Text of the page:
- EXAMPLE 3
Measurement of pHi by Flow Cytometry and Fluorescence Ratio Imaging Microscopy (FRIM)
Normal PBMC were incubated for 5 minutes with 10−6M phorbol-12-myristate-13-acetate (PMA, Sigma Chemical Company, St. Louis, Mich.) to non-specifically activate the NHE-1. Thereafter the cells were washed with phosphate buffered saline (PBS).
For the flow cytometry and FRIM procedures, human peripheral blood or bone marrow mononuclear cells were prepared by Ficoll separation and 1×106 cells and were incubated with 10 μl of a 10 μM carboxy SemiNaphthoRhodaFluor-1 acetoxymethyl ester, acetate (carboxy SNARF-1 AM, Molecular Probes, Eugene, Oreg.) solution for 15 minutes at room temperature. Incubations were performed in PBS in the absence of bicarbonate and serum. Calibration curves were performed using the “nigericin clamp technique” as described in Thomas et al., Biochem. 18, 2210-2218 (1979) and incorporated herein by reference in its entirety. Aliquots of the cell suspension were resuspended in a high K+-containing buffer set or “clamped” at a specific pH by the addition of 0.03 μmol/l nigericin, an ionophore that allows exchange of H+ for K+ ions by abolishing the pH gradient across the cell membrane. When the internal and external K+ concentrations are approximately the same, the pH rapidly equilibrates to the pH of the bathing solution.
For flow cytometry, the calibration curve resulted from cell suspensions “clamped” at pH values of 6.6, 6.8, 7.0, 7.2, 7.4 and 7.8; for FRIM, pH values of 6.6, 7.0, 7.4 and 7.8 were used.
- Flow Cytometry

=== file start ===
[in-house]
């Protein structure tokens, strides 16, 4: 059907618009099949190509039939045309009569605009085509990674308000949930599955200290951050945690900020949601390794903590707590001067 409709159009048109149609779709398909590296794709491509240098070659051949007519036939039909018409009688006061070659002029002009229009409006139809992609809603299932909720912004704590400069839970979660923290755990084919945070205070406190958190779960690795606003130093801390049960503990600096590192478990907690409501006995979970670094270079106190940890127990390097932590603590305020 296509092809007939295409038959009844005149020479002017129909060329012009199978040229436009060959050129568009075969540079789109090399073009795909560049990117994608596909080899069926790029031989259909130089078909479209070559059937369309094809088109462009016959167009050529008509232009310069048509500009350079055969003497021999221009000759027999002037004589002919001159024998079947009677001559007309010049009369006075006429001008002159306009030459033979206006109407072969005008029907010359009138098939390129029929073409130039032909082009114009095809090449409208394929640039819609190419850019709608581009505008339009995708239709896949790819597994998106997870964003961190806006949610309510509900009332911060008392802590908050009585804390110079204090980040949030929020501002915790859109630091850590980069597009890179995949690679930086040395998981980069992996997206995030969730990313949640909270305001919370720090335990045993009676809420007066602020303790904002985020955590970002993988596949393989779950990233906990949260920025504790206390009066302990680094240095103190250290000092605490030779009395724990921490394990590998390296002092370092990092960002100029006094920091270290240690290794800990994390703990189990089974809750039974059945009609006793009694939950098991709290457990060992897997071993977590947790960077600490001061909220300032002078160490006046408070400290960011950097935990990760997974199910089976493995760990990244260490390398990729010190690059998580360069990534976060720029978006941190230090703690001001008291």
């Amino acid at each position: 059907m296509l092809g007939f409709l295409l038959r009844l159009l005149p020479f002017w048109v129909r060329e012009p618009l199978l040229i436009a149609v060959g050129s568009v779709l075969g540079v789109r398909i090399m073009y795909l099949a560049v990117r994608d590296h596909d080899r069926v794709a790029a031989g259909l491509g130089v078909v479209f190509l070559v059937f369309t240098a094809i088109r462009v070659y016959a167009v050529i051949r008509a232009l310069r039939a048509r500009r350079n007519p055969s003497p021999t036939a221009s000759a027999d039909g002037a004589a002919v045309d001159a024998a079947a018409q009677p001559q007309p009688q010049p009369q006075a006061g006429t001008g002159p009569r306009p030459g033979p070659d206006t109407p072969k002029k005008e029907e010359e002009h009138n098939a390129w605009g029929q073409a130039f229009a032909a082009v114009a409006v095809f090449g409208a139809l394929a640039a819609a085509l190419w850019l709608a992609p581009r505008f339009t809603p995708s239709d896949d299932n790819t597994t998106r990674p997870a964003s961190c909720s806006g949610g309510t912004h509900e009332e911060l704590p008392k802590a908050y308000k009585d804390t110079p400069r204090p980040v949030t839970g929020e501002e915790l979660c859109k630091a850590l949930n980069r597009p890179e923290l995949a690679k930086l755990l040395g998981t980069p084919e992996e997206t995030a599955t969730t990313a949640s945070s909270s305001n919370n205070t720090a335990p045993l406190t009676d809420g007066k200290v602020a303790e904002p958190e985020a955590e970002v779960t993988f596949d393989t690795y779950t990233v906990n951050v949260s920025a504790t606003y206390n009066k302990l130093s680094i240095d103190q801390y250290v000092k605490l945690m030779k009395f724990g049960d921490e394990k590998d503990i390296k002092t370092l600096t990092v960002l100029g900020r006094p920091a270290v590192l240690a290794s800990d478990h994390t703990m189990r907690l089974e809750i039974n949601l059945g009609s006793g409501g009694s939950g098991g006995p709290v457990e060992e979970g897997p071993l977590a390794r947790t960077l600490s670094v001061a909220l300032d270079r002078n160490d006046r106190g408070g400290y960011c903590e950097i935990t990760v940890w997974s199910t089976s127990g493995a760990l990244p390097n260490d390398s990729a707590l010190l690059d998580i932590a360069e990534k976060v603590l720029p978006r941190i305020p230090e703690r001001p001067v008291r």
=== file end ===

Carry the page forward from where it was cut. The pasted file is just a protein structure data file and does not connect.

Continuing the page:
Measurement of the pHi by flow cytometry or FRIM utilized the fluorescence ratiometric method described by Chow et al., in: Robinson J. P et al., eds, Curr. Protocols in Cytometry, New York N.Y. John Wiley & Sons, Inc. pp9.3.1-9.3.10 (1997), incorporated herein by reference in its entirety. The pH fluorescent indicator is excited at 488 nm and emits at two different wavelengths, 580 nm and 640 nm. The fluorescence ratio of 640 nm:580 nm was used to estimate the pHi of a cell or cell population. The fluorescence intensity at 580 nm and 640 nm (corresponding to those channels in which phycoerythrin (PE) and peridinin chlorophyll protein (PerCP) were measured) were acquired for 50,000 events. It has a high resolution, discriminating differences of less than 0.1 pHi units. It exhibits a very low background fluorescence. and SNARF-1 shows less than 10% leakage from cells within 2 hours. To measure the pHi of individual hematopoietic stem cell populations, cells were labeled, prior to incubation with SNARF-1, with monoclonal antibodies specific for cell surface antigens and conjugated to fluorescein isothiocyanate (FITC) and allophycocyanin (APC).